• 9. www.nature.com/scientificreports/ 9 Scientific Reports | 7: 3624 | DOI:10.1038/s41598-017-03636-6 densities of fouling microorganisms compared to the control and were more effective in the prevention of micro- bial biofouling compared to AF painted nets over temperature ranges between 20–37°C (Supplementary Fig. 6). In summary, we have successfully developed sunlight-responsive antifouling ZnO nanorods coated fishing nets that are more efficient at mitigating biofouling compared to commercial biocidal paints. The prevention mechanism is an imitation of naturally occurring processes, leading to selective accumulation of microorganisms beneficial to the aquaculture industry and human health. The proposed scalable and low-cost approach with real time applicability is an important contribution towards the effective development of solar-assisted, environmen- tally friendly antifouling technologies targeted for the aquaculture industry. Methods Materials. Fishing monofilament nylon net was purchased from Rayee International Corporation (China) and was used as a support substrate for the experiment. Commercial biocidal paint Hempanet, 7177A was obtained from Hempel A/S (Denmark). Sodium hydroxide and zinc acetate were supplied by MERCK (Germany) while Dodecanethiol, zinc nitrate hexahydrate, hexamethylenetetramine and terephthalic acid were from sup- plied from Sigma Aldrich (USA). SYBR Green I flurochrome was obtained from Molecular Probes, Invitrogen (USA), Power Biofilm MoBio Kit from MoBio (USA) and the cell strainers were obtained from FalconTM , Fischer Scientific (USA). Surface modification. Fishing monofilament nylon net was used as a support substrate for growing zinc oxide nanorods (nanocoating) and also for coating with commercial copper based antifouling paint (paint). Before application of the paint or nanorod growth, fishing nets were cleaned and degreased. Briefly, the nets were sonicated in soap water for 15 min and then thoroughly rinsed with deionized water until soap residues were removed. Following drying in air, the nets were sonicated in ethanol for 15min then dried and stored in a desiccator until further use. For nanocoating, Sol-Gel synthesis of ZnO nanoparticles was carried out by following a previously described method58 . In brief, 4mM sodium hydroxide was dissolved in absolute ethanol and subsequently added to 4mM zinc acetate solution (in absolute ethanol) under continuous stirring. The mixture was hydrolysed at 60 °C for 2hrs to form ZnO nanoparticles having a diameter of ~ 4–7nm. The nylon nets were treated with 1% dodecan- ethiol solution in ethanol followed by heating at 100°C for 15min. Nylon net substrates were subsequently dipped into the ZnO nanoparticle colloid for 30min, and then dried in an oven at 95°C for 30min. The above steps were repeated 5–7 times to obtain a proper coverage of nanoparticle seeds on the net surface. ZnO nanorods were hydrothermally grown from the seeded net substrates in a 10mM equimolar precursor solution of zinc nitrate hexahydrate and hexamethylenetetramine. The chemical bath containing seeded net substrates and precursor solution was kept in an oven at 90°C for 10hrs and replenished every 5hrs59 . Prior to the hydrothermal process, sodium hydroxide solution was added to adjust the initial pH of the growth solution to 6.860 . After the prepara- tion of the coating, the coated substrates were thoroughly rinsed with deionized water (DI) and kept in an oven at 90°C overnight for drying. Commercial biocidal paint, Hempanet, 7177A, specifically promoted for aquaculture use was utilized in the study. This paint contain 25–50% cuprous oxide and 5% zinc oxide20 . The paint was applied onto cleaned net strips (10×100cm) by a standard paint brush representative of typically followed methods for anti-fouling paint application on aquaculture nets. After application of paint, all the substrates were dried for 2 days at ambient temperature prior to deployment in the marina. Surface characterization. Thermal stability of the supporting fishing net was studied using Thermo gravimetric analysis (TGA) (PerkinElmer Frontier 1, USA) (Supplementary Fig. 1). Surface morphologies of the control (unmodified), ZnO nanorods coated (nanocoating) and painted (paint) fishing nets were character- ized by JEOL JSM-6301F field emission scanning electron microscope (FESEM, Japan) working at 5kV (Optical images of coated net substrates are shown in (Supplementary Fig. 4). The compositions of control, nanocoated and painted nets were studied using Raman spectroscopy (HORIBA scientific, USA). Surface area (m2 /g) meas- urements were conducted using BET surface analyzer (Micromeritics ASAP 2020 Surface area and porosity ana- lyzer). X-ray Photoelectron Spectroscopy (XPS) (Omicron Nanotechnology, Germany) with a monochromatic Al Kα radiation (hν=1486.6eV) at a working voltage of 15kV was used for the surface characterization of the substrates. Binding energies were calibrated according to C 1s peak at 284.6eV. Surface wetting measurements were carried out with Theta Lite attention tensiometer (Biolin Scientific, Sweden). Water contact angle was meas- ured five times on a dry substrate using a sessile drop of water (volume=2μl) and the average values are reported. Field experiment. Three types of samples (size: 10cm × 100cm) were used. Fishing net substrates were either coated with ZnO nanorods (nanocoating) or antifouling paint (paint). Fishing net substrates of the same size without any coating were maintained as control substrates. All 3 types of net substrates were attached to pol- yethylene pipes using polystyrene cable ties. Differently treated substrates were positioned randomly. All set-ups were deployed horizontally at a depth of 10cm from the surface of the water body. Nets were submerged for a period of one month in the Al Mouj marina (Muscat, Oman 23°37′17″N 58°17′13″E) in January 2015. Seven replicates of each studied substrates and the control were randomly selected and collected during each sampling. Samplings were performed each week at the same collection time. At the time of sampling, sea water character- istics like temperature, pH and salinity were measured (Supplementary Table 3). The salinity of the seawater was measured using an optical refractometer (Lumen, China). Temperature measurements were carried out regu- larly using iButton (DS1920, USA) temperature loggers. Light intensity was measured using ISO-TECH ISM 910 (Taiwan) at the time of sample collection. pH was measured in the laboratory with Meter Toledo Seven Compact pH meter using water samples collected at the site. Fishing net substrates were collected into separate sterile plastic zip lock bags and immediately transferred to the laboratory. Biofilms were scraped from all the substrates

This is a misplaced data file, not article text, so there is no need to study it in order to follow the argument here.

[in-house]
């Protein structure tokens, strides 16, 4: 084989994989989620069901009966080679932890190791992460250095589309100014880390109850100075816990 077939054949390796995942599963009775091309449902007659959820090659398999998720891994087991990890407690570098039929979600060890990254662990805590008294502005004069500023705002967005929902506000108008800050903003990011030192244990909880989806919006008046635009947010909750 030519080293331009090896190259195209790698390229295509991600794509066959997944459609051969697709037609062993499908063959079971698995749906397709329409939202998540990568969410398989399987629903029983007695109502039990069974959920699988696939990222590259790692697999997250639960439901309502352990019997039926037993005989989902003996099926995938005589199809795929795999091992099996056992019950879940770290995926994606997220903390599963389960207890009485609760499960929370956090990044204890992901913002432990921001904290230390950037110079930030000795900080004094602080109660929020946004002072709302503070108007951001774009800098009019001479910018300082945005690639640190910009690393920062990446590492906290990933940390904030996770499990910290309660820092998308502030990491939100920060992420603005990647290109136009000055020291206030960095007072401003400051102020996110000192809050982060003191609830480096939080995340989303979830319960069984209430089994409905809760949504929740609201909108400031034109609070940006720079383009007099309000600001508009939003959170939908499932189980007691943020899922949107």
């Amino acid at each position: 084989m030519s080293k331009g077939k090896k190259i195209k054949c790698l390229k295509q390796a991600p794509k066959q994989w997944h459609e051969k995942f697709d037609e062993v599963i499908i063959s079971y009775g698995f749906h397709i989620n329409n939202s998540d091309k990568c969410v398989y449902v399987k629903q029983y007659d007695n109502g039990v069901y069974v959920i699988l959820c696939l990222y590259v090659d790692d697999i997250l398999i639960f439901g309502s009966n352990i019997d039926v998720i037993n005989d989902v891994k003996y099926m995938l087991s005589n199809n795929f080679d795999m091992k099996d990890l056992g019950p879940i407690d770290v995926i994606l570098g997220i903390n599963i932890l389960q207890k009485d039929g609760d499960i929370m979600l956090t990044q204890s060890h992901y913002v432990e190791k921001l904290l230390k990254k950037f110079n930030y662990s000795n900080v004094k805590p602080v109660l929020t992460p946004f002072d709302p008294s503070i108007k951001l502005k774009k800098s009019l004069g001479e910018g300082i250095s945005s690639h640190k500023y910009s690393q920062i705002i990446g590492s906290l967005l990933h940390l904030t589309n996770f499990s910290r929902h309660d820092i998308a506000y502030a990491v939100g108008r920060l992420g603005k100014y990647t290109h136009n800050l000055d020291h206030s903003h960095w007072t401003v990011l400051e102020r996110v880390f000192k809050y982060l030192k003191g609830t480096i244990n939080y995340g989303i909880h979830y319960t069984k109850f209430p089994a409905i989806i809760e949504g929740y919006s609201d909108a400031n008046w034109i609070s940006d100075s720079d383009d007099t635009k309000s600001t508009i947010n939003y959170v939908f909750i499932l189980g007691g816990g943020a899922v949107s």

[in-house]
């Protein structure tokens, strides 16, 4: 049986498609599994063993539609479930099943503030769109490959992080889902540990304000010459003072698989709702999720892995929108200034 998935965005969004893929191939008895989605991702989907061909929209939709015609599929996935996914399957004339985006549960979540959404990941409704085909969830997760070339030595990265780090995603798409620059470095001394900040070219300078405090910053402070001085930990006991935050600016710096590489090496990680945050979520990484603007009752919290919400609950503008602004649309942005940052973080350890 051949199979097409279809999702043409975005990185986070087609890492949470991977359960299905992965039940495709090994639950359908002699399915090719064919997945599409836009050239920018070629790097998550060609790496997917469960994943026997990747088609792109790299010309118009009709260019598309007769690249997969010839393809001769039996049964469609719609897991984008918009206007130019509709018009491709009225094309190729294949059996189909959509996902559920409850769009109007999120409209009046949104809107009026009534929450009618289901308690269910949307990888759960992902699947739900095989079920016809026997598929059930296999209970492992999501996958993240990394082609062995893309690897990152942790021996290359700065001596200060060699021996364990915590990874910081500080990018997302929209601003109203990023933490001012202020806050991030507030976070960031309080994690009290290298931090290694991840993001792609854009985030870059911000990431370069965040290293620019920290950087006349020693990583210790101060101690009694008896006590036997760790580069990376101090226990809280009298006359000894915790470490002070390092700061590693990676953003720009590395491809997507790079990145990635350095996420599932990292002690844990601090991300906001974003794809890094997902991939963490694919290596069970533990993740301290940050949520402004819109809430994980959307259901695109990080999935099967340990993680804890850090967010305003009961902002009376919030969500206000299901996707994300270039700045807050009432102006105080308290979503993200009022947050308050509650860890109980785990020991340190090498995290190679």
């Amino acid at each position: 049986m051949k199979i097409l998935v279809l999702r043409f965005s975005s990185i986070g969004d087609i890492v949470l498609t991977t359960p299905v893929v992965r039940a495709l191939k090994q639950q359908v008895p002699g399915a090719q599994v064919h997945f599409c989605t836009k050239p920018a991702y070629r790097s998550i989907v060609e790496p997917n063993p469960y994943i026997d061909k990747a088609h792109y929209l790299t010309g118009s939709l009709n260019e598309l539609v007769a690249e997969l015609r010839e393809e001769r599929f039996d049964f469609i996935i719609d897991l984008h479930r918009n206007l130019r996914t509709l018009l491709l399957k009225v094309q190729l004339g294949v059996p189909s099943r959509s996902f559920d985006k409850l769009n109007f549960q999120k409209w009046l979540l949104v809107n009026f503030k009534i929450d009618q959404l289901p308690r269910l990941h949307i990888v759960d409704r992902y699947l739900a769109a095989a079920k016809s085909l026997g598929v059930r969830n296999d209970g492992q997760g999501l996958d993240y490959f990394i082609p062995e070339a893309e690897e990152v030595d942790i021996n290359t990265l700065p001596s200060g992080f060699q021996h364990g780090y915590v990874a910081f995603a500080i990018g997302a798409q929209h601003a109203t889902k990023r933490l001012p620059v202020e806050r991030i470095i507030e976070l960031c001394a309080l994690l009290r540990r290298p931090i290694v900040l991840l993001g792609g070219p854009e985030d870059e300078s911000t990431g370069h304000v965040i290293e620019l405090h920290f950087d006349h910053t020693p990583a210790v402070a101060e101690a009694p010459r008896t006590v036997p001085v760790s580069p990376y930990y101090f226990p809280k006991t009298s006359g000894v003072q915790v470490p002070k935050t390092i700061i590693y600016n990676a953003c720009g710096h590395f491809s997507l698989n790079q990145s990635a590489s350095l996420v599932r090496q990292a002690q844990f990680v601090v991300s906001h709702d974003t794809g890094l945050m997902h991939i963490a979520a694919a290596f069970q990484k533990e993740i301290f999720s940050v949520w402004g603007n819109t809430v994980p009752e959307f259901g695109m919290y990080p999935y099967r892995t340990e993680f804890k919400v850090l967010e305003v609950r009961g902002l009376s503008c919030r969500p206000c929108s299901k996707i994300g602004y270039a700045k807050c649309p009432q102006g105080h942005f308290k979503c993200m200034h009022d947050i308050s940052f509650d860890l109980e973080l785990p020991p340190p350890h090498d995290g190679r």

• 10. www.nature.com/scientificreports/ 10 Scientific Reports | 7: 3624 | DOI:10.1038/s41598-017-03636-6 using a sterile scalpel. Sterile seawater was used to wash out the remaining fouling from the substrates. Out of seven collected samples for each experiment, biofilms from three substrates were randomly selected and used for the estimation of total bacterial abundance. The remaining three samples were used for microbial community analysis (see below). Remaining one sample was used for scanning electron microscopy (SEM). Estimation of total bacterial abundance. Bacterial abundance on the replicated ZnO nanocoated, anti- fouling paint applied substrates and control substrates were estimated using flow cytometry (FC). FC measure- ments were performed using BD FACSAriaTM III (BD Biosciences, USA). Before FC, all the biofilm samples were filtered using cell strainer (mesh size 40µm) to remove larger particles. Subsequently, all the samples were stained with SYBR Green I (excitation/emission wavelengths: 497nm/520nm; dilution 1:10000). Three FC readings were recorded for each sample. The readings were recalculated to average numbers of cells/mL. DNA extraction and analysis of fouling microbial communities. Part of the scraped samples were frozen and stored at −80 °C until the analysis of microbial community composition using next gen- eration sequencing was done. DNA from each sample was extracted using a Power Biofilm MoBio Kit fol- lowing the manufacturer’s instructions. Purified DNAs were analysed at Molecular Research (MRDNA, Shallowater, TX, USA) for Illumina MiSeq sequencing of the 16S and 18S rRNA genes using the primers 515F (5′-GTGCCAGCMGCCGCGGTAA-3′) and 806R (5′-GGACTACHVGGGTWTCTAAT-3′) for prokaryotes and Euk7F (5′-AACCTGGTTGATCCTGCCAGT-3′) and Euk570R (5′-GCTATTGGAGCTGGAATTAC-3′) with barcode on the forward primer61 . Barcodes were removed and sequences with low quality and <150bp reads were eliminated. Sequences were then denoised and chimeric sequences were detected and removed62 . The obtained sequences were clustered at 3% divergence into operational taxonomic units (OTUs). Final OTUs were taxonom- ically classified using BLASTn against a database of high quality sequences derived from NCBI and RDPII. Since there were no significant differences between three replicates, the data for each treatment were pooled together and average values were used for further analysis. The OTU richness was determined by Chao1, Shannon, and Simpson diversity indices using the PAST (Oslo, USA) software. Scanning electron microscopy (SEM) for surface coverage. Electron microscopy was carried out using a JEOL JSM-6301F field emission scanning electron microscope (FESEM, Japan) working at 5KV. For SEM analysis, air dried net substrates were cut into small pieces (size 5mm×5mm) and were dehydrated by dipping in a series of increasing ethanol concentrations (30%, 50%, 70%, 90% and 100%). The substrates were kept in each solution for about 15min and finally dried in a desiccator. All samples were then sputtered with platinum metal prior to loading into the microscope to avoid charging during imaging. Measurement of Hydroxyl radicals generated upon Photocatalysis. The formation of hydroxyl radicals (·OH) on the surface of net substrates was detected with photoluminescence (PL) using terephthalic acid as a fluorescence probe molecule. Terephthalic acid immediately reacts with ·OH to produce highly fluo- rescent product, 2-hydroxyterephthalic acid21 . To quantify the production of hydroxyl radicals on the surface of nanocoating, photocatalysis was carried out by irradiating 0.5mM of Terapthalic acid in contact with each type of the substrate using continuous visible light irradiation from Solar stimulator (~AM1.5 irradiation ~1,060W/ m2 ) for a duration of about 1hr. Light intensity measurement was performed over the surface of the sample with light intensity meter (ISO-TECH ISM 410, Taiwan) and it was observed to be 1000W/m2 .The PL spectrum of 2-hydroxyterephthalic acid was measured in Perkin- Elmer fluorescence spectrometer (LS 55, Santa Clara, USA). After visible-light irradiation for 1hr, the reaction solution was collected and used to measure the intensity of the emission peak at 425nm upon excitation by 315nm source wavelength. StatisticalAnalysis. Using Statistica 11 (Statsoft, USA) the assumption of normality of the data were verified using the Shapiro-Wilk’s W test63 . Factorial ANOVA was used to test the effect of nanocoatings, paint and period of immersion on the total bacterial density and production of hydroxyl radicals on the surface of the fishing net samples. Fisher LSD post hoc test was used to test significance of differences between microbial abundances on all the samples. In all cases, p value<0.05 was considered statistically significant. Single linkage cluster analysis was used to group all samples in terms of the relative abundances (%) of bacterial and eukaryotic genera using PRIMER (Plymouth, UK) software. The effect of nanocoatings and biocidal paint on the composition of the microbial community was determined using similarity percentage (SIMPER) analyses (PRIMER, Plymouth, UK). These analyses were based on the Bray-Curtis similarity index64 . Data availability. Data generated or analysed during this study are included in this article (and its Supplementary Information files). 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